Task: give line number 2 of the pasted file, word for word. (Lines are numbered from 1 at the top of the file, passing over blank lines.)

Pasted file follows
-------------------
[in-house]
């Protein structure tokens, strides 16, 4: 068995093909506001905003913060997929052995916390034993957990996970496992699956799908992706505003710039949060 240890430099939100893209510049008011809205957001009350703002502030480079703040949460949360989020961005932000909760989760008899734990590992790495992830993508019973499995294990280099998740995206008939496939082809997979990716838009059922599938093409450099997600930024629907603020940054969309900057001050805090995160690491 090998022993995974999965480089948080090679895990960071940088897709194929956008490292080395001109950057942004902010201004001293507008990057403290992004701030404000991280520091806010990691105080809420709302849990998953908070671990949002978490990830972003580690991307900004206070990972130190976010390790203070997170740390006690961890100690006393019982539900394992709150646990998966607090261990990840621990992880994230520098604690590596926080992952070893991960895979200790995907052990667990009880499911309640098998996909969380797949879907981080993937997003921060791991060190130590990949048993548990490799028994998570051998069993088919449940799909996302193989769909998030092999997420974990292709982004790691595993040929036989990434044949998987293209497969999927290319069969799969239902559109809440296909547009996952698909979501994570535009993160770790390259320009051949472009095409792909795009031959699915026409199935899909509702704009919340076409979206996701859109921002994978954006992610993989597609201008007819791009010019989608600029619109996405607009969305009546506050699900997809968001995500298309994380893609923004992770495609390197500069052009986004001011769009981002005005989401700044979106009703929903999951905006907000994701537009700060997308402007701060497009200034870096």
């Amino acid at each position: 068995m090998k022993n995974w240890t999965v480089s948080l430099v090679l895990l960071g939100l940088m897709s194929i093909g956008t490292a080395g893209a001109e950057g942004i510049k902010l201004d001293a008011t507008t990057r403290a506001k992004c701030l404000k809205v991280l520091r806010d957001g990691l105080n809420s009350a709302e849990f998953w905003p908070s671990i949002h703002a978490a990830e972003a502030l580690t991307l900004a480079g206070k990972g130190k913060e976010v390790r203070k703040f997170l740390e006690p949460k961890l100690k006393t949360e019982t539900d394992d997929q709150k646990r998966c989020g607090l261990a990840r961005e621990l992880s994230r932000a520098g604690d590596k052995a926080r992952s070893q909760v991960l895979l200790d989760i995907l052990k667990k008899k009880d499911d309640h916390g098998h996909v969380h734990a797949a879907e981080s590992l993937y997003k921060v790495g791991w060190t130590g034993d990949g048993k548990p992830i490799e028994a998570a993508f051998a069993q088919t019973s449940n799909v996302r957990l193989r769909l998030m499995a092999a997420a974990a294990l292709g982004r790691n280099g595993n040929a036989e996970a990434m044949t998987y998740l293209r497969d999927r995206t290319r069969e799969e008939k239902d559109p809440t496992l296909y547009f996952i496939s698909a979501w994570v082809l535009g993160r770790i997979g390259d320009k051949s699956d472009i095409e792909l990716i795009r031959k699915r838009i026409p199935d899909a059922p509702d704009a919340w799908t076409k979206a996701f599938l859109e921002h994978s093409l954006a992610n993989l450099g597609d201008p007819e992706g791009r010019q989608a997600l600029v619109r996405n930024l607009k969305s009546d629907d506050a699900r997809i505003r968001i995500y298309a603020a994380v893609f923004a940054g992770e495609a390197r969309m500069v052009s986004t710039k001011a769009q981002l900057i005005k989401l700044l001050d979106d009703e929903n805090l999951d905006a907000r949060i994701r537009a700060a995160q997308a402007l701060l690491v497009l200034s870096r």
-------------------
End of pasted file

């Protein structure tokens, strides 16, 4: 068995093909506001905003913060997929052995916390034993957990996970496992699956799908992706505003710039949060 240890430099939100893209510049008011809205957001009350703002502030480079703040949460949360989020961005932000909760989760008899734990590992790495992830993508019973499995294990280099998740995206008939496939082809997979990716838009059922599938093409450099997600930024629907603020940054969309900057001050805090995160690491 090998022993995974999965480089948080090679895990960071940088897709194929956008490292080395001109950057942004902010201004001293507008990057403290992004701030404000991280520091806010990691105080809420709302849990998953908070671990949002978490990830972003580690991307900004206070990972130190976010390790203070997170740390006690961890100690006393019982539900394992709150646990998966607090261990990840621990992880994230520098604690590596926080992952070893991960895979200790995907052990667990009880499911309640098998996909969380797949879907981080993937997003921060791991060190130590990949048993548990490799028994998570051998069993088919449940799909996302193989769909998030092999997420974990292709982004790691595993040929036989990434044949998987293209497969999927290319069969799969239902559109809440296909547009996952698909979501994570535009993160770790390259320009051949472009095409792909795009031959699915026409199935899909509702704009919340076409979206996701859109921002994978954006992610993989597609201008007819791009010019989608600029619109996405607009969305009546506050699900997809968001995500298309994380893609923004992770495609390197500069052009986004001011769009981002005005989401700044979106009703929903999951905006907000994701537009700060997308402007701060497009200034870096």